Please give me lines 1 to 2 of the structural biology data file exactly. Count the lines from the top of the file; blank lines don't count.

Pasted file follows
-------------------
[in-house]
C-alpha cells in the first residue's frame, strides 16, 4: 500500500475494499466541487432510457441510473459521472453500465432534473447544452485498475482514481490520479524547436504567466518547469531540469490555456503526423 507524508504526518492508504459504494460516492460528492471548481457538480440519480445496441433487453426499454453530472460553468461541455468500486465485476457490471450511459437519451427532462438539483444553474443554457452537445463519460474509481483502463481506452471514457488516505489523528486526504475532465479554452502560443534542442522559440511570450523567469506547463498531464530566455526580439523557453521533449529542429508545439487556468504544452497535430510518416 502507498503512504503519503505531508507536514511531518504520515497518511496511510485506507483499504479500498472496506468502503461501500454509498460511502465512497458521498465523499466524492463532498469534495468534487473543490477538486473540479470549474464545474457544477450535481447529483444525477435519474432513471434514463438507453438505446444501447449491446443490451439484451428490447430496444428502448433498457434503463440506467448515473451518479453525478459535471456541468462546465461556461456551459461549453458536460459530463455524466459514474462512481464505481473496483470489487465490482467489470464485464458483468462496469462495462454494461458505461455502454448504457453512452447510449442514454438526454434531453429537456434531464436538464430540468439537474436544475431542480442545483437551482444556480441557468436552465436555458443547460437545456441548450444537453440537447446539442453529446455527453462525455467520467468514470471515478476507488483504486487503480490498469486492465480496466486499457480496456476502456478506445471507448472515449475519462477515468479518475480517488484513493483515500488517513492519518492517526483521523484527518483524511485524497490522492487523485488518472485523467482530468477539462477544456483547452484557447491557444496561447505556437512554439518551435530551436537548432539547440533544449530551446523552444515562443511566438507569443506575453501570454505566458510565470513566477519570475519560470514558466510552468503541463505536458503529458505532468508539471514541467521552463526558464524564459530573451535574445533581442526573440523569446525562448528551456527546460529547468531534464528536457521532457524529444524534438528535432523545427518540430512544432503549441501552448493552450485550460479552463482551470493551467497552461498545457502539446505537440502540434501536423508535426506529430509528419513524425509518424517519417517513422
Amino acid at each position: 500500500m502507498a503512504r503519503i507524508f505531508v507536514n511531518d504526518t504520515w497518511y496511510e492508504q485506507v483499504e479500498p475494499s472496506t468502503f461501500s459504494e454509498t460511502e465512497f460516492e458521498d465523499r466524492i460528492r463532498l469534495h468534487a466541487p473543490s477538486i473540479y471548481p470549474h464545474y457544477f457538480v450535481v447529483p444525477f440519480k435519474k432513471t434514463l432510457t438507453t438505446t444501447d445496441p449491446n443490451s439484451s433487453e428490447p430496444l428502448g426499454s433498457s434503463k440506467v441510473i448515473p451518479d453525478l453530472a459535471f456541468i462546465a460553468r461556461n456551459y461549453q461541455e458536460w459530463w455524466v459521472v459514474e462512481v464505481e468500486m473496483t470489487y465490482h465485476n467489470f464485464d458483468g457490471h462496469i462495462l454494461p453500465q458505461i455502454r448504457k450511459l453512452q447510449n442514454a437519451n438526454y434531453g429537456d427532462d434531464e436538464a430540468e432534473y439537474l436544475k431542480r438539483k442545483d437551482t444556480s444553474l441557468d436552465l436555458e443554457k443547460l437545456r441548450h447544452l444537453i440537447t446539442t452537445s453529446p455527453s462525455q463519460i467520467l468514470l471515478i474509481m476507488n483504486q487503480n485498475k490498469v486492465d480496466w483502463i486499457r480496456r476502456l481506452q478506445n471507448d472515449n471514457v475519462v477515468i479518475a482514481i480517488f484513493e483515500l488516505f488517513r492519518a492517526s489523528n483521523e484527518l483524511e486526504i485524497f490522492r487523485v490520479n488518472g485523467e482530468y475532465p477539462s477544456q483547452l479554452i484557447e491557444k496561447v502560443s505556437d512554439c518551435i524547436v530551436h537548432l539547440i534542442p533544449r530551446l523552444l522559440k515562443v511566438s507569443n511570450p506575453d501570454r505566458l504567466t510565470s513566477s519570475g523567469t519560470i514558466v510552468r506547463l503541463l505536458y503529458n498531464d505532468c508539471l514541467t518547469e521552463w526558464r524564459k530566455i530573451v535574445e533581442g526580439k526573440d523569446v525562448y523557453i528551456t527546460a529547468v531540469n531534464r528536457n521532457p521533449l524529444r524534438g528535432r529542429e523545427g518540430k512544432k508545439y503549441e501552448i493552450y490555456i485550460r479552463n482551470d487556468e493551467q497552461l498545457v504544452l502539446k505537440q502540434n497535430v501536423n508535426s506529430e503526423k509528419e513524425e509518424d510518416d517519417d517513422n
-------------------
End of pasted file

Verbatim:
[in-house]
C-alpha cells in the first residue's frame, strides 16, 4: 500500500475494499466541487432510457441510473459521472453500465432534473447544452485498475482514481490520479524547436504567466518547469531540469490555456503526423 507524508504526518492508504459504494460516492460528492471548481457538480440519480445496441433487453426499454453530472460553468461541455468500486465485476457490471450511459437519451427532462438539483444553474443554457452537445463519460474509481483502463481506452471514457488516505489523528486526504475532465479554452502560443534542442522559440511570450523567469506547463498531464530566455526580439523557453521533449529542429508545439487556468504544452497535430510518416 502507498503512504503519503505531508507536514511531518504520515497518511496511510485506507483499504479500498472496506468502503461501500454509498460511502465512497458521498465523499466524492463532498469534495468534487473543490477538486473540479470549474464545474457544477450535481447529483444525477435519474432513471434514463438507453438505446444501447449491446443490451439484451428490447430496444428502448433498457434503463440506467448515473451518479453525478459535471456541468462546465461556461456551459461549453458536460459530463455524466459514474462512481464505481473496483470489487465490482467489470464485464458483468462496469462495462454494461458505461455502454448504457453512452447510449442514454438526454434531453429537456434531464436538464430540468439537474436544475431542480442545483437551482444556480441557468436552465436555458443547460437545456441548450444537453440537447446539442453529446455527453462525455467520467468514470471515478476507488483504486487503480490498469486492465480496466486499457480496456476502456478506445471507448472515449475519462477515468479518475480517488484513493483515500488517513492519518492517526483521523484527518483524511485524497490522492487523485488518472485523467482530468477539462477544456483547452484557447491557444496561447505556437512554439518551435530551436537548432539547440533544449530551446523552444515562443511566438507569443506575453501570454505566458510565470513566477519570475519560470514558466510552468503541463505536458503529458505532468508539471514541467521552463526558464524564459530573451535574445533581442526573440523569446525562448528551456527546460529547468531534464528536457521532457524529444524534438528535432523545427518540430512544432503549441501552448493552450485550460479552463482551470493551467497552461498545457502539446505537440502540434501536423508535426506529430509528419513524425509518424517519417517513422